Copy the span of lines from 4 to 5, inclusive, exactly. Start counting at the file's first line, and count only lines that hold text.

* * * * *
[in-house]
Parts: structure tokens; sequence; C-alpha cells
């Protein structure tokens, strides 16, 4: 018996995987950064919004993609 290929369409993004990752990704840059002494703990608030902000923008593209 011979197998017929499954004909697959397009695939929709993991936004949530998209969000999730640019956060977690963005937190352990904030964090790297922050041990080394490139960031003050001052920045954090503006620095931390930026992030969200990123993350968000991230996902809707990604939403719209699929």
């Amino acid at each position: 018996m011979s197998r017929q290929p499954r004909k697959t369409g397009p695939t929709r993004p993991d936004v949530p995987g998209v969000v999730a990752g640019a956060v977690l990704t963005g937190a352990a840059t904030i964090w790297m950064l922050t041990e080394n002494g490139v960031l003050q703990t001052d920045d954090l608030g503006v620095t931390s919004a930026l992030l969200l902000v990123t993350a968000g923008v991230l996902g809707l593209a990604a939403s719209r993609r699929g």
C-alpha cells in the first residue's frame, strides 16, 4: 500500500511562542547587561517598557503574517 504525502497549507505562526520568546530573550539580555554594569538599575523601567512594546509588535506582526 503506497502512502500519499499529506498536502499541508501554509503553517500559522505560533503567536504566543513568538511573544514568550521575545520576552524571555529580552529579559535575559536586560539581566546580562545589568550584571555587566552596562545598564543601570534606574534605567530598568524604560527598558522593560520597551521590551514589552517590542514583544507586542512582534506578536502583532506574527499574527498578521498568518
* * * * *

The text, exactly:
């Amino acid at each position: 018996m011979s197998r017929q290929p499954r004909k697959t369409g397009p695939t929709r993004p993991d936004v949530p995987g998209v969000v999730a990752g640019a956060v977690l990704t963005g937190a352990a840059t904030i964090w790297m950064l922050t041990e080394n002494g490139v960031l003050q703990t001052d920045d954090l608030g503006v620095t931390s919004a930026l992030l969200l902000v990123t993350a968000g923008v991230l996902g809707l593209a990604a939403s719209r993609r699929g």
C-alpha cells in the first residue's frame, strides 16, 4: 500500500511562542547587561517598557503574517 504525502497549507505562526520568546530573550539580555554594569538599575523601567512594546509588535506582526 503506497502512502500519499499529506498536502499541508501554509503553517500559522505560533503567536504566543513568538511573544514568550521575545520576552524571555529580552529579559535575559536586560539581566546580562545589568550584571555587566552596562545598564543601570534606574534605567530598568524604560527598558522593560520597551521590551514589552517590542514583544507586542512582534506578536502583532506574527499574527498578521498568518